British Airways has said it is “pleased” with an agreement to pay $89.5m in settlement for a civil awsuit in the US over fixing the price of air cargo.
The deal follows an investigation by the Department of Justice into a breach of anti-trust rules within the air transport industry between 2000 and 2006.
The payment follows an investigation by the DoJ into air cargo price fixing between 2000 and 2006. The British flag carrier earlier pleaded guilty to price collusion and has already paid out almost £300m to the DoJ and the European Commission.
The UK flag-carrier was one of 11 airlines fined a total of €799m by the EC for fixing fuel and security surcharges over six years.
However, these payments to authorities led to civil claims both in the US and the UK.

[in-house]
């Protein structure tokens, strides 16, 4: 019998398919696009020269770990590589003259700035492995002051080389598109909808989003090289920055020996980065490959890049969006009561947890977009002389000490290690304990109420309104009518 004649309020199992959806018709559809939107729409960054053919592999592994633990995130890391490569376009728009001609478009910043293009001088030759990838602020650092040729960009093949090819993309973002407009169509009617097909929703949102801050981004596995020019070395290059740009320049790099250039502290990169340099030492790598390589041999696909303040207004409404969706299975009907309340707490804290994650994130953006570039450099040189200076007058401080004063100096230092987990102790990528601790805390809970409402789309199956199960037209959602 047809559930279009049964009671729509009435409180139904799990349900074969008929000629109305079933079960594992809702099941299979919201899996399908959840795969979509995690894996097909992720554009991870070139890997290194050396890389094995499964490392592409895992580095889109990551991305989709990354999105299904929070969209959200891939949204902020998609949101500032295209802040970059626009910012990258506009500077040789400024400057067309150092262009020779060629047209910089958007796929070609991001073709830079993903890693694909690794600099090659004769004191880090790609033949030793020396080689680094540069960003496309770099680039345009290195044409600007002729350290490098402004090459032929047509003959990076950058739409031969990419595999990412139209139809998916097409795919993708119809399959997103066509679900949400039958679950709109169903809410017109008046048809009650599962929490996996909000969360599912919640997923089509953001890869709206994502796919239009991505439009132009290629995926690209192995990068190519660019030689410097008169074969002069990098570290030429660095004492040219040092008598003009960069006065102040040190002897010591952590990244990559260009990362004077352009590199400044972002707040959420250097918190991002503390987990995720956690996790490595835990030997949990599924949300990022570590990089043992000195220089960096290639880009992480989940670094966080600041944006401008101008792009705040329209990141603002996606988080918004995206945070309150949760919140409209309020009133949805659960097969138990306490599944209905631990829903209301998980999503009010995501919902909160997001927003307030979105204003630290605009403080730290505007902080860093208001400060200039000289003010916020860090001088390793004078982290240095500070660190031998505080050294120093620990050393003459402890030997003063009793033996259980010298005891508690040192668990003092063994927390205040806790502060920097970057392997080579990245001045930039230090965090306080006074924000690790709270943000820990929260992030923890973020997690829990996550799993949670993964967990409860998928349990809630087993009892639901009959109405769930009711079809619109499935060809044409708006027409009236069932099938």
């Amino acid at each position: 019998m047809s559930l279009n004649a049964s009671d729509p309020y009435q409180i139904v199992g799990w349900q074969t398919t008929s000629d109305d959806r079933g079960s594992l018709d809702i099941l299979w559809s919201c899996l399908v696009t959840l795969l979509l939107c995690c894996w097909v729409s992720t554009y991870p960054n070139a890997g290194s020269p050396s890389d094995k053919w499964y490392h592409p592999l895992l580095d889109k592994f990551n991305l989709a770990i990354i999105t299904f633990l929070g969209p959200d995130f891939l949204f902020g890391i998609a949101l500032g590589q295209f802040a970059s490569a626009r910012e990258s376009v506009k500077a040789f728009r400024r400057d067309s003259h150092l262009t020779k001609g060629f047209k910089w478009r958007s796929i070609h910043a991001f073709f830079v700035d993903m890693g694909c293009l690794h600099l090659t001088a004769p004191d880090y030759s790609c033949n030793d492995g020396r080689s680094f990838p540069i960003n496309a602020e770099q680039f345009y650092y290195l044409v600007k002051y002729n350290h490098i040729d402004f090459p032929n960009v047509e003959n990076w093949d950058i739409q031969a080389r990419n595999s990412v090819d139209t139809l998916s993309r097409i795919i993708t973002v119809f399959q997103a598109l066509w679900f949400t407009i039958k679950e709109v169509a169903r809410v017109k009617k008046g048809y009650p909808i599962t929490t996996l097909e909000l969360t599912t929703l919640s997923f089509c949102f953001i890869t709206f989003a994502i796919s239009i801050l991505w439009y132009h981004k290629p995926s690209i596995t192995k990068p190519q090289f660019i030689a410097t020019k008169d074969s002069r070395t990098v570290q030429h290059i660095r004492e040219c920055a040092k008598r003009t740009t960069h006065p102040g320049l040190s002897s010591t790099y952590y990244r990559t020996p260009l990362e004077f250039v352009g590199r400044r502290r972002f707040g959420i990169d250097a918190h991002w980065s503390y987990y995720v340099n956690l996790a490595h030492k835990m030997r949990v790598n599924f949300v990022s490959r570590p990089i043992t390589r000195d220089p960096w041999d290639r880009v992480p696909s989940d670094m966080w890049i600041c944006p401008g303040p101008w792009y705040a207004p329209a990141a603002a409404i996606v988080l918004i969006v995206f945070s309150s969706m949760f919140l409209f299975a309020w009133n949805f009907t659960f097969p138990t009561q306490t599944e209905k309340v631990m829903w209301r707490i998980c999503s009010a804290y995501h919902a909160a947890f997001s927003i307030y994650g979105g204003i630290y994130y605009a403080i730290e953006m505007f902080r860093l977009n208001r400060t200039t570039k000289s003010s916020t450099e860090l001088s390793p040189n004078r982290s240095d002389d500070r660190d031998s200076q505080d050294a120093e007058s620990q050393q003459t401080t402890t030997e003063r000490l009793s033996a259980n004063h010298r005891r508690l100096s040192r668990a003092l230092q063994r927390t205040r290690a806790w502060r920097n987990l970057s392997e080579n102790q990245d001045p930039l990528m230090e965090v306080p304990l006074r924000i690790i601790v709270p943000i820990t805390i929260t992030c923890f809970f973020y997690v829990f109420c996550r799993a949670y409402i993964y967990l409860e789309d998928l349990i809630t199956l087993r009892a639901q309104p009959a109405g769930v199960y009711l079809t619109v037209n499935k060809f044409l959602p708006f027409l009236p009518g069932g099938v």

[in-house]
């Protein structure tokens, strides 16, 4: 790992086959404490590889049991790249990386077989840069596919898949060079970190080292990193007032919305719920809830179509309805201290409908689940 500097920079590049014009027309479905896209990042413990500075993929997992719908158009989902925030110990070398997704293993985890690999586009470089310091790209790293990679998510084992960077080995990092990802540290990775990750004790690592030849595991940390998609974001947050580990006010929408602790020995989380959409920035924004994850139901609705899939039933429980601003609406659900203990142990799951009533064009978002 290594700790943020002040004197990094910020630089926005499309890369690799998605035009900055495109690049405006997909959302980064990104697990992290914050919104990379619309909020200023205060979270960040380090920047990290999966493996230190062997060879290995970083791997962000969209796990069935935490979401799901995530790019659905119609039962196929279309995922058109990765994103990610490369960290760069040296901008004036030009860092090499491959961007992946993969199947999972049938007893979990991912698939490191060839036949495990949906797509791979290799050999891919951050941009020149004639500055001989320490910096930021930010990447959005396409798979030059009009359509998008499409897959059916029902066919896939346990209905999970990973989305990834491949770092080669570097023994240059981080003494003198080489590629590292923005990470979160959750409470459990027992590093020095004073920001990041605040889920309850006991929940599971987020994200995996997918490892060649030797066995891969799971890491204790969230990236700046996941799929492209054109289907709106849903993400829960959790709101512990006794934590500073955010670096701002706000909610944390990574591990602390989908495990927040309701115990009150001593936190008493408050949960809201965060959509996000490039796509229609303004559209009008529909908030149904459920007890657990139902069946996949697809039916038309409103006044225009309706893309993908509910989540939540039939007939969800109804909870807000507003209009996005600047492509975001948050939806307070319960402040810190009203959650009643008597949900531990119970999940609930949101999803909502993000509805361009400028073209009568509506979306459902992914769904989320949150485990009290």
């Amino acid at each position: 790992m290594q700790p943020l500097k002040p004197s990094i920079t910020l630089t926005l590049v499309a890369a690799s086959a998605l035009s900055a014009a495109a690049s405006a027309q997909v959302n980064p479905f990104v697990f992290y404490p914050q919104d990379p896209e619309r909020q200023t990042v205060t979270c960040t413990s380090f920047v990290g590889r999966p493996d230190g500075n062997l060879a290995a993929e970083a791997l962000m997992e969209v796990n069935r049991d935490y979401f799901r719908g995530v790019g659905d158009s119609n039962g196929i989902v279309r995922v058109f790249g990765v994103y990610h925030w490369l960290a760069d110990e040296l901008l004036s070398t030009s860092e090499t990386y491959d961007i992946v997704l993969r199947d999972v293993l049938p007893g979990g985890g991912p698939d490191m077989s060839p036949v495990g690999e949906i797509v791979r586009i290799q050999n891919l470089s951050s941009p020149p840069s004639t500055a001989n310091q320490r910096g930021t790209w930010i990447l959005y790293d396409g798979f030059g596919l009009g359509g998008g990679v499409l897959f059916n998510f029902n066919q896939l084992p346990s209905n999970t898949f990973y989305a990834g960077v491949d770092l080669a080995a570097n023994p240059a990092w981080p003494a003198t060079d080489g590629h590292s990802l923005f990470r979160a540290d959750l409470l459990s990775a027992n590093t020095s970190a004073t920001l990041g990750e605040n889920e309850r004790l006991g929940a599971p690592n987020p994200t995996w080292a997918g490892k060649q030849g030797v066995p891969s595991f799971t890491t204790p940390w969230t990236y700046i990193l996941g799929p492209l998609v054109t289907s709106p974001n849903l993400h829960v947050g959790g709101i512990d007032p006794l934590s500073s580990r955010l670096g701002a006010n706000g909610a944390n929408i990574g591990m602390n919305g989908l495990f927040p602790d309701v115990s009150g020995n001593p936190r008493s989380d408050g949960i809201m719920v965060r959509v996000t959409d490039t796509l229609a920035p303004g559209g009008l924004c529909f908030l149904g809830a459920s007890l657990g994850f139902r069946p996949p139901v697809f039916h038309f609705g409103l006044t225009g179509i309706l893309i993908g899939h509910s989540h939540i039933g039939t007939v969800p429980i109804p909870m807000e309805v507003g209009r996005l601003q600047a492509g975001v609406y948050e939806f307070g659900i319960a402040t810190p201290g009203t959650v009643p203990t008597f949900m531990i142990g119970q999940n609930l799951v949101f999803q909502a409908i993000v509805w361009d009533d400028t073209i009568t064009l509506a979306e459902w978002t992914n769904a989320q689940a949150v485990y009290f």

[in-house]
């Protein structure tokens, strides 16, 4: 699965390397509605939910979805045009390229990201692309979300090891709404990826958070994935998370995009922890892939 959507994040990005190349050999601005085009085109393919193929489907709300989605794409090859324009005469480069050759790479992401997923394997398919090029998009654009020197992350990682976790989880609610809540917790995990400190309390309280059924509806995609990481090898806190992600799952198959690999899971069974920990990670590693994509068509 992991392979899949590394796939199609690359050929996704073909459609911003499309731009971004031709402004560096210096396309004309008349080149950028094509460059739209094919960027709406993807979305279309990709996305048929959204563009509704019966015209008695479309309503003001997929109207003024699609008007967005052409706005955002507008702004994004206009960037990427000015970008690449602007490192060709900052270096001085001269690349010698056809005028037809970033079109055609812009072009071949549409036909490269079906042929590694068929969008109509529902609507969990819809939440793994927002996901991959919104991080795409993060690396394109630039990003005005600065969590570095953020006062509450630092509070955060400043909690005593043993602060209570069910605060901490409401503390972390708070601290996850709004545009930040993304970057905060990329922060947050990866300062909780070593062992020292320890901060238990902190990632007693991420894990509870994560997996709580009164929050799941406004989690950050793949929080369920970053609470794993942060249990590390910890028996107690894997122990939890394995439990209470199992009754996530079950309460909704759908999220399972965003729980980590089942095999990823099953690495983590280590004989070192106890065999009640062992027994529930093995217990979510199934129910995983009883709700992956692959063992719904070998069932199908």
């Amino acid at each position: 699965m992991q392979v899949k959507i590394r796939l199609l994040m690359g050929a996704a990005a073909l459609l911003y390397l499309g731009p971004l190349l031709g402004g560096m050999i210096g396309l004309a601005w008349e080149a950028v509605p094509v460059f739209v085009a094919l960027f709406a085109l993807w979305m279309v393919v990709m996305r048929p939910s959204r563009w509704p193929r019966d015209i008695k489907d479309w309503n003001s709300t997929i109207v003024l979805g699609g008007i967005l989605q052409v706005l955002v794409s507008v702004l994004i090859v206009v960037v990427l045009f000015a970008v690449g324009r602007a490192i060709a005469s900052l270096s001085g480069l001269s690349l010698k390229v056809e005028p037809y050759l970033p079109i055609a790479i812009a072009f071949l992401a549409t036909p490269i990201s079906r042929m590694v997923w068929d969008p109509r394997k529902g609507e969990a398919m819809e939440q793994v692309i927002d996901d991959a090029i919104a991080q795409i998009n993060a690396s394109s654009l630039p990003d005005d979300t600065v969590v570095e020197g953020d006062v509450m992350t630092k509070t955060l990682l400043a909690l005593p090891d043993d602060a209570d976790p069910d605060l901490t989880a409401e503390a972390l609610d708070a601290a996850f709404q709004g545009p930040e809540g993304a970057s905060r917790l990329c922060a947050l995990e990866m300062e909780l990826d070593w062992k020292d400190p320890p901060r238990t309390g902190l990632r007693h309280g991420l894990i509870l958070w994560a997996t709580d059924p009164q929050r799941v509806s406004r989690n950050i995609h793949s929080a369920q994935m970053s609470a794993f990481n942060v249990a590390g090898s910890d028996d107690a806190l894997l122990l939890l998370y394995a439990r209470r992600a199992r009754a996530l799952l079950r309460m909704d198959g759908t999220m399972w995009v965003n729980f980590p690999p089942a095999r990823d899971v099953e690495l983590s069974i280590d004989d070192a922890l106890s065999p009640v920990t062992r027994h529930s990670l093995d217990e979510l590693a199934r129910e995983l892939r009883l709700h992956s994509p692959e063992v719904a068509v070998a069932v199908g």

A spokesman for BA said: “We are pleased that we have reached a settlement over these claims made by cargo customers in the US.”
Another 12 airlines have also reached similar civil settlements in the US, agreeing to pay a total of $367.9m.
There are also outstanding claims against BA in the UK.
Michael Hausfeld of legal firm Hausfeld, which advised customers, told The Telegraph: “BA has now taken an important step toward paying damages for its admitted price-fixing conduct.
“We will continue our efforts to pursue recoveries for the huge number of victims of this cartel both in the US and around the world. It is long overdue that the companies found to have engaged in price-fixing by public enforcement agencies make restitution to all of their victims, everywhere in the world.”
A $66m settlement was also agreed with Lan Airlines, Lan Cargo and Aerolinhas Brasileiras.